Lynda La Plante
Legacy — 1
Evelyne Jones sat at the kitchen table, the tip of her tongue pressed to her top lip as she concentrated on her handwriting. The house was silent, everyone asleep, and the kitchen was lit only by firelight. She wore an old shirt of her Da’s, and her long, skinny body was hunched over her work, her bare feet one on top of the other for warmth. Evelyne’s waist-length thick red hair was braided into a single plait down her back. Small wisps of curls clung to her forehead.
She yawned, stretching her arms above her head like a ballet dancer. Her thin frame, without an ounce of fat, was more like a young boy’s, and she was so tall, too tall for her age, head and shoulders above the rest of the girls in her class at school.
Hugh Jones, Evelyne’s father, caught his breath. She hadn’t heard him come down the stairs to stand in the darkness, watching her. Everyone said that poor Evie Jones was no beauty — so tall and thin — her best feature was her wondrous hair. Some had even said it should be ironed, it was like the fan of a concertina. But at that moment Hugh thought she was the most exquisite creature he had ever set eyes on; he couldn’t move, she held him mesmerized by some magic.
Slowly Evelyne became aware of him, and she turned to give him the sweetest of smiles.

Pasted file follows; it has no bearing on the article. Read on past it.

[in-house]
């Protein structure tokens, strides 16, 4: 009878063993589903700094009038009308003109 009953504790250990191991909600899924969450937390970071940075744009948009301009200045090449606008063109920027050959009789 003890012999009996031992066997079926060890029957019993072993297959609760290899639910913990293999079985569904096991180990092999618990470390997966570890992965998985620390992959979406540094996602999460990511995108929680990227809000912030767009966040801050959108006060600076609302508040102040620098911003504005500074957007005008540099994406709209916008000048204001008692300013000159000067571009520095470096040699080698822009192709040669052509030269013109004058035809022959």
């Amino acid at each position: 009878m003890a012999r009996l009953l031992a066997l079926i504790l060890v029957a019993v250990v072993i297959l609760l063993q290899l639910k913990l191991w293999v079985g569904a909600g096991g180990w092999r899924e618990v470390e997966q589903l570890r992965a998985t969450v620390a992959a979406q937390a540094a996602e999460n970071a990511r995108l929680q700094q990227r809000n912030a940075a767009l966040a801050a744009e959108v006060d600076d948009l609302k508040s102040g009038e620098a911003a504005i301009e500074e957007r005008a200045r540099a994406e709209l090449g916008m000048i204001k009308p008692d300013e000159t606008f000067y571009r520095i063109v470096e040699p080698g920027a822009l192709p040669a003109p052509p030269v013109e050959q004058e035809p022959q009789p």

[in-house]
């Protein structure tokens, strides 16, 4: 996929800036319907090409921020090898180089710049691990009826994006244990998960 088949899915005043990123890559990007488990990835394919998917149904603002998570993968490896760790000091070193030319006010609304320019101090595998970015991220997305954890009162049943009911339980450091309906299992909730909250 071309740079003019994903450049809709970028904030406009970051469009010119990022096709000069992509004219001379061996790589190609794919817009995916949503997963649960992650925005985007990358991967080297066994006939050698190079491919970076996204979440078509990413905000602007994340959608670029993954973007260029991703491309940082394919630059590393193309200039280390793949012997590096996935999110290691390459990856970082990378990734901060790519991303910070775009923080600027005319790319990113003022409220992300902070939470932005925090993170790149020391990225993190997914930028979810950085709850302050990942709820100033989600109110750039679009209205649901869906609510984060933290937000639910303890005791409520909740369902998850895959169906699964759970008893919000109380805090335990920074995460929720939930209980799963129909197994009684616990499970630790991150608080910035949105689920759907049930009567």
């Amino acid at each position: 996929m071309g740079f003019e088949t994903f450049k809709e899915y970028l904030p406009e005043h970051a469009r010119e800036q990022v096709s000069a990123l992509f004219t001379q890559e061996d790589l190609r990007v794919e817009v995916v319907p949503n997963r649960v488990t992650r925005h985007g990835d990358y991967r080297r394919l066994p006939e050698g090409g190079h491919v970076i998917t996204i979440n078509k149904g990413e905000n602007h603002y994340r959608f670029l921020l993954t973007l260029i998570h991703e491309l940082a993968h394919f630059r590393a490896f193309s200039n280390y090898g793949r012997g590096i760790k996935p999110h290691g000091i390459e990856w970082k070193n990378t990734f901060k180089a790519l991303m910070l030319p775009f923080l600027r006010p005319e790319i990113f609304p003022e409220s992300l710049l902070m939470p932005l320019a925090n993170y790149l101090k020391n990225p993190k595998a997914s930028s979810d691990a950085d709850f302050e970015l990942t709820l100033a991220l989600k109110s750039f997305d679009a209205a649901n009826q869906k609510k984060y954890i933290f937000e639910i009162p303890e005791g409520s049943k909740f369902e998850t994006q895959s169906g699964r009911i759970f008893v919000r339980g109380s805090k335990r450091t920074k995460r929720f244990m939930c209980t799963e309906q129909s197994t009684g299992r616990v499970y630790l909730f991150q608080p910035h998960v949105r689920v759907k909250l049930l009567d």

‘Oh, Da, I love the family so, I love you all so much.’ ‘Ay, well, that may be right, but you should be abed … get yourself up, gel, now.’
She brushed past him and gave him a tickle in the ribs, and he caught her to him, held her tight. He could smell the soap on her face and neck, and kissed the white, white skin. His voice was muffled with emotion. ‘We all love you, too, gel, with all our hearts.’ Slipping past him she went up to bed, but he remained standing, unable to move. His Evie, his darling child, had been untouchable for that single moment. He was so used to seeing her in her worn clothes, doing the household chores. She was just a little girl, like the other girls in the village, but that moment struck like a warning bell, telling him that Evelyne, his daughter, was different.
Doris Evans looked through the compositions handed in by her class. They were, as usual, grubby, the cheap exercise books food-stained and dog-eared. Coal dust from the small hands made the texture of the paper gritty. Page after page of misspelt, blotched, childish dreams. Their subject was, ‘Choose a character from history, one you would like to have been.’
The stories were similar — in many cases too similar — and Doris suspected that Lizzie-Ann Griffiths had been making herself a few halfpennies. Ninety per cent of the girls from her class fancied being Gaiety Girls, but they all spelt it ‘Gayity’. Doris sighed and corrected the scrawled lines. So much for history.
Doris saved Evelyne Jones’ compositions until the very last. Neat, meticulous handwriting on clean, flat pages — the girl kept her notebook in a brown paper bag. At the top of the page Evelyne had printed the date, February 10th 1909, and the title: ‘I am Christina Georgina Rossetti’. Then in the same perfect handwriting the composition followed. The young girl discussed her love for her brothers, Dante Gabriel and William Michael, but what was so remarkable was that Evelyne had interwoven her feelings for her own brothers around her fictional self. She compared her own family’s education to that of the Rossettis. It caught the teacher’s imagination. Doris was taken aback at the depth of feeling and Evelyne’s sophisticated use of the English language. She wrote about what it was like to be part of the Pre-Raphaelite movement. Evelyne was ten years old.